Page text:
We foresee potentially negative effects of the Pension Credit on the take-up of Stakeholder Pensions. We welcome the proposals to include the State Second Pension as part of that income that is rewarded. However, it should be acknowledged that this reduces the incentive to contract out of the State Second Pension into a Stakeholder Pension. Estimates suggest that when the system is fully matured, an individual earning £12,500 per year (and therefore in the target group for Stakeholder pensions) will retire on an income little different from an individual who earned £7,500 per year and remained within the State Second Pension. A similar issue arises in the choice between Stakeholder Pensions and ISAs. Traditionally, the tax environment has been more favourable to pensions specifically to encourage ring-fenced savings that produce an income stream for later life. The pension credit, however, will treat income from savings and from additional pensions identically. In the current tax environment, those requiring flexibility (both in when and how savings are used) may be more inclined to save in ISAs than in a Stakeholder Pension.


  In the area of pensions in particular, reforms need to be assessed not just in terms of the level of current provision but also with regards to their contribution to the stability of the pension system overall. Individuals require a degree of certainty in the long term in order to plan for their retirement. However, pensions have been subject to repeated reform over the last 50 years, creating uncertainty and insecurity for the older population and those of working age. One of the central aims of the 1998 Green Paper was to deliver "the security we all want, now and for the future". However, it is questionable whether the sum of reforms will achieve this goal or whether the pension system will be reinvented yet again in the near future.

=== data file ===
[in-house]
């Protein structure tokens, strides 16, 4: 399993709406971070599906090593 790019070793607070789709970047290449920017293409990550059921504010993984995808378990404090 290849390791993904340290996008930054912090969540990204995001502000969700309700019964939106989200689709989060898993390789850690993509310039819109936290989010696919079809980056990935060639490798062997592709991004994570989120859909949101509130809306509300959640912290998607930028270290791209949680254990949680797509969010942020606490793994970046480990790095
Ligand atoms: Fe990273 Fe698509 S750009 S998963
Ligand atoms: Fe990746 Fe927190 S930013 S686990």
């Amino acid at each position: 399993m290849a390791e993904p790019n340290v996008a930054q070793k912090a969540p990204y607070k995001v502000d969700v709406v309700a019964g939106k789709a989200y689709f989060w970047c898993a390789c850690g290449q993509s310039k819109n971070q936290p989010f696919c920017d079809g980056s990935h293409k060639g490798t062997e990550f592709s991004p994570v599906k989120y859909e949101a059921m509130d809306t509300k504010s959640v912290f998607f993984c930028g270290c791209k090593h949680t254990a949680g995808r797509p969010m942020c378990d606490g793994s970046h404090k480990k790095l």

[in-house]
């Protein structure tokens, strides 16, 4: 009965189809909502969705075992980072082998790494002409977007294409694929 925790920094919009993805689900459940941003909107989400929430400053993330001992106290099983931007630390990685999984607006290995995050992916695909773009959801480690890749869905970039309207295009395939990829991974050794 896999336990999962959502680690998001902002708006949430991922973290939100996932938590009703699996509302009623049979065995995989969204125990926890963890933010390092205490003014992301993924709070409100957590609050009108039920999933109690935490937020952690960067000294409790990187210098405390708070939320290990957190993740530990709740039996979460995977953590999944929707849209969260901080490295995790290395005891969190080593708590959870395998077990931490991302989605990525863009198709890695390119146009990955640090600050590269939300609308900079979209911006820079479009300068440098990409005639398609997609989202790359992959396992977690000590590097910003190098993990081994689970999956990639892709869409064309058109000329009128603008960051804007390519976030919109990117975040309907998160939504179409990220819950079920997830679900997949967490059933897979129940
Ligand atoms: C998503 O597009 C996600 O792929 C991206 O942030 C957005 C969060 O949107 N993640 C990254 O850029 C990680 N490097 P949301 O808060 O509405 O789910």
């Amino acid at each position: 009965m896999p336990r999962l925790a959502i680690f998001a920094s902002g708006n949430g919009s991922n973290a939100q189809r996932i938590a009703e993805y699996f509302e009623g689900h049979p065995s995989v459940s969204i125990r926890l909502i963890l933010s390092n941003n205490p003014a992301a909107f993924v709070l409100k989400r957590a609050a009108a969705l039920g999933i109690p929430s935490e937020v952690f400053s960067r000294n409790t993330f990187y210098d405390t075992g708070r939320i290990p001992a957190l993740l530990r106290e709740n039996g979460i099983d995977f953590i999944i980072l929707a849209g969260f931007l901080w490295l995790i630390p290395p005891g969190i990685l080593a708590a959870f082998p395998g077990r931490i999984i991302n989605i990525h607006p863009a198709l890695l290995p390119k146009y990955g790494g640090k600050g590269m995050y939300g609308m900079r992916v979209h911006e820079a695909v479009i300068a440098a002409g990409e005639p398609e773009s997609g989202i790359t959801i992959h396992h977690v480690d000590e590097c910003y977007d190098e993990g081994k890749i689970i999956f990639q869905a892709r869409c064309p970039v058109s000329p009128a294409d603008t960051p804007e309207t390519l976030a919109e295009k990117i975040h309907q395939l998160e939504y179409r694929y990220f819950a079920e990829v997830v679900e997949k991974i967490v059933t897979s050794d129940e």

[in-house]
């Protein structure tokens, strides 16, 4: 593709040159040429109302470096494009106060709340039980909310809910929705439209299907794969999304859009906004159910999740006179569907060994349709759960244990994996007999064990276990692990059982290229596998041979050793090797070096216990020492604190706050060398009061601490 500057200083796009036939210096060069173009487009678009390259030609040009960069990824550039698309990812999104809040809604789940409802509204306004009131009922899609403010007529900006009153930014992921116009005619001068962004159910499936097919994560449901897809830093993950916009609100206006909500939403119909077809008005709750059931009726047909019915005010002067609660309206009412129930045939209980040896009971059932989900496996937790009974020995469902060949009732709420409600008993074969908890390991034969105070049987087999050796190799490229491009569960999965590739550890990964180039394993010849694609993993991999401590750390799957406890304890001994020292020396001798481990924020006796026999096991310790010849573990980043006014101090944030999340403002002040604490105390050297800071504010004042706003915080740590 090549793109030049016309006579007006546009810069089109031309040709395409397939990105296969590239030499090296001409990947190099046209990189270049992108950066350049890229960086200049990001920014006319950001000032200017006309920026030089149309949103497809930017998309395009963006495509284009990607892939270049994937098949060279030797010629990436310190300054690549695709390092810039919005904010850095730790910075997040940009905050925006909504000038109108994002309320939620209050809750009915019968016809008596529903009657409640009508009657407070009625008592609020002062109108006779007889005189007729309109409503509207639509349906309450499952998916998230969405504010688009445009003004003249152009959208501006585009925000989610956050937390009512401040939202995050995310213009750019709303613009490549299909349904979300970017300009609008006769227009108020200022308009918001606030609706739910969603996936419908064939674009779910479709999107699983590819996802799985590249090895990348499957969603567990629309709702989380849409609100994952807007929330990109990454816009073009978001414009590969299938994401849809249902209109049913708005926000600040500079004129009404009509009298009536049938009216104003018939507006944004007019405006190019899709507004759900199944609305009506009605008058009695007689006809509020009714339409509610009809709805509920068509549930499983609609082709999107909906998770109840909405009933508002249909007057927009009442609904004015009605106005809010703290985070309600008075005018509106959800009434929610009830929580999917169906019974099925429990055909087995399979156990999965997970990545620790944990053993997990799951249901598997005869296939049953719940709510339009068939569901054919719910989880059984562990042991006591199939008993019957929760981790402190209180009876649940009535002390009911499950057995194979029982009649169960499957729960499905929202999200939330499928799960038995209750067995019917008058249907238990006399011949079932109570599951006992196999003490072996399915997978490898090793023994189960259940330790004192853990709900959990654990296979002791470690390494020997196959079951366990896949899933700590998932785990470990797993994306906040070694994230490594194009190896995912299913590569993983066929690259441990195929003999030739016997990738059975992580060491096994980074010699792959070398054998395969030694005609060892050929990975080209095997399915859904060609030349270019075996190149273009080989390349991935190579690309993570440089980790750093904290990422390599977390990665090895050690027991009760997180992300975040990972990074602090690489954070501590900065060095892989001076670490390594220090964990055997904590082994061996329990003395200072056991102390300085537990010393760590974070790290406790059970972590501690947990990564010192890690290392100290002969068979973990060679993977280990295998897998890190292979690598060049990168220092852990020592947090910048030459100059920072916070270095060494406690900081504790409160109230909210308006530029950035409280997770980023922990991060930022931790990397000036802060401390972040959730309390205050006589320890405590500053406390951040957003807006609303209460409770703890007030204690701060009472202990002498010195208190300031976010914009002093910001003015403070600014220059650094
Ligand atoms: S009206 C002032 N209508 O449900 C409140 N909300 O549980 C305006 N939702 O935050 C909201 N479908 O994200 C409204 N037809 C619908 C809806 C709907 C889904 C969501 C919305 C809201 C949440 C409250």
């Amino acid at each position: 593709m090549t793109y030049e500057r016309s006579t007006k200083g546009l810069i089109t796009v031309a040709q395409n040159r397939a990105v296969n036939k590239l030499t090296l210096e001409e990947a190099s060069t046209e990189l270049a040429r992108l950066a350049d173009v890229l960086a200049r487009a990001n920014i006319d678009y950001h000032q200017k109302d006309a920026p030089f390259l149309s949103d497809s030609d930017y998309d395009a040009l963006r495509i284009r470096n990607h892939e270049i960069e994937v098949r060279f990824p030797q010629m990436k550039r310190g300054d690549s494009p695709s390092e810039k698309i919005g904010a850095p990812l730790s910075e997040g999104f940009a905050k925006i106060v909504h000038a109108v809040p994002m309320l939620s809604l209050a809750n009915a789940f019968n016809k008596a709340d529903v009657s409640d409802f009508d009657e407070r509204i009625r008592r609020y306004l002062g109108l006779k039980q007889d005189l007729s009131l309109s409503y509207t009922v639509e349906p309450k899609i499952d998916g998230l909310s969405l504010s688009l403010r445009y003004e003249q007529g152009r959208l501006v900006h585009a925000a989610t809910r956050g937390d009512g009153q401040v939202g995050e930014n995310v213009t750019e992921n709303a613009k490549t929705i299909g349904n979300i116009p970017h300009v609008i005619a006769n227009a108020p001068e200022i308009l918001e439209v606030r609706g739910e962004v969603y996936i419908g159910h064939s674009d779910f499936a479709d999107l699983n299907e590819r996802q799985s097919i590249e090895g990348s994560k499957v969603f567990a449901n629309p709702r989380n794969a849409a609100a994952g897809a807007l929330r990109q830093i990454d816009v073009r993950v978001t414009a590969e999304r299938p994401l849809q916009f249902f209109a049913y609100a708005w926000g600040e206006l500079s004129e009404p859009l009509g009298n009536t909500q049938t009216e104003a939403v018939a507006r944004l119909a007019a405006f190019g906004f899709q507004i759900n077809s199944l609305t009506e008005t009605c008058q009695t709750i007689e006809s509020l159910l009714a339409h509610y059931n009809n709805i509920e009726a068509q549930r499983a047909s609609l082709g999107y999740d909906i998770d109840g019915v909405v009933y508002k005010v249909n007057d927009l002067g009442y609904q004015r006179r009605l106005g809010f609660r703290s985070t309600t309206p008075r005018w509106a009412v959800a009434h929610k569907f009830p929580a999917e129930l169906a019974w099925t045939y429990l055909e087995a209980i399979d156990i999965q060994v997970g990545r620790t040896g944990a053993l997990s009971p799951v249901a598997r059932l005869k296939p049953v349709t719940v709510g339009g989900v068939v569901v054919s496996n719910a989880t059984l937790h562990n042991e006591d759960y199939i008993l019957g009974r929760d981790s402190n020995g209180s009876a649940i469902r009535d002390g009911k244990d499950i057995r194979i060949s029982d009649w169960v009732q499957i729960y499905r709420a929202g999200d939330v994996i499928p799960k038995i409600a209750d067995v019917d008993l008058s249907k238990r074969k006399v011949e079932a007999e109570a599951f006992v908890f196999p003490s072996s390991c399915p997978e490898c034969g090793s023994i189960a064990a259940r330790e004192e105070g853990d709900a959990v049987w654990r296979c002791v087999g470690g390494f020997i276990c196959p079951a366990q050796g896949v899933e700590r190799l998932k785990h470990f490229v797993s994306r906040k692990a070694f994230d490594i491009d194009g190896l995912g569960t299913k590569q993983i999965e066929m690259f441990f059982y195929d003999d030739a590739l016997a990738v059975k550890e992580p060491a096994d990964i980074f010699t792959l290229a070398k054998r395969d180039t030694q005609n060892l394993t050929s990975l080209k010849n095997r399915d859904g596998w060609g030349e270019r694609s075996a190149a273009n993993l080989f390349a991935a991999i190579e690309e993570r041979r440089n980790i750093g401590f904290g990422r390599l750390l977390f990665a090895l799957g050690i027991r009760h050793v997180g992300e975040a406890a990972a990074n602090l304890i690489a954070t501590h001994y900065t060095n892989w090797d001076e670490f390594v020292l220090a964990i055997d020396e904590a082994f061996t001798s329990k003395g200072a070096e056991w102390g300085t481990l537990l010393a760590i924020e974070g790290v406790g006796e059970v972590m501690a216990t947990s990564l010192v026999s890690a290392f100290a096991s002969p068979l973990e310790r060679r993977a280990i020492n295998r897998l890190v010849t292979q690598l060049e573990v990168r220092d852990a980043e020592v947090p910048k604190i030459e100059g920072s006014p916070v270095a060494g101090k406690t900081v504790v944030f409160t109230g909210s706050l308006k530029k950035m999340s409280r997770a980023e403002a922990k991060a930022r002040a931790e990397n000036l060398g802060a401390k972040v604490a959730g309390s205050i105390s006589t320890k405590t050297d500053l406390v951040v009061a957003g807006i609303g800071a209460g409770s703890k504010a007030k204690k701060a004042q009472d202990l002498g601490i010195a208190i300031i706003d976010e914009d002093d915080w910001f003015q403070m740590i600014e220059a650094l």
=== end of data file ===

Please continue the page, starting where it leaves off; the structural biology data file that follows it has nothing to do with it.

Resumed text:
3.1  Affordability

  A key factor in the sustainability of the current settlement is its affordability. The proposals provide the cost of reform for the year 2004-05 as £2 billion. However, the affordability of the Pension Credit is a longer term concern fuelled both by demographic change (especially as the baby boom generation moves into retirement from 2020) and by the falling relative value of the Basic State Pension over time which will increase the numbers entitled to the Pension Credit. An open and informed debate requires that projected costs over a much longer time horizon be made available in the public domain.

3.2  Political stability

  The suggestion that the Pension Credit be linked to earnings growth through this parliament is welcome as it gives greater certainty to this part of the pension system. Stability will only be assured, however, if in the longer term decisions around indexation of all parts of the pension system (including the Basic State Pension) were protected as far as possible from overly frequent political manipulation. While it is not desirable to make decisions about indexation inviolable, an instrument that ensured the automatic indexation of pension incomes would be preferable. The fragmentation that exists in the current pension system introduces further political risk in that future Governments in search of budgetary savings will be able to pick off small parts of the pension system, such as Pension Credit. Overall, the long time horizon needed for a stable system suggests that pensions is an area where there is considerable need for cross-party agreement and discussion.


  To conclude, it is not clear whether the Pension Credit is the most appropriate vehicle with which to meet the Government's aspiration of rewarding and encouraging saving as well as supporting those without additional provision. It is difficult to dismiss the issue of complexity and its consequences for current take-up as well as future incentives to save. The piecemeal nature of reforms has made it very difficult for a true assessment to be made of the reform package as a whole. There is, therefore, a strong imperative on Government to provide detailed and long term costings of the proposed reform so that issues of affordability and best value can be debated openly.

Dr Katherine Rake


11 January 2002

previous page contents next page

House of Commons home page Parliament home page House of Lords home page search page enquiries index

© Parliamentary copyright 2002
Prepared 12 April 2002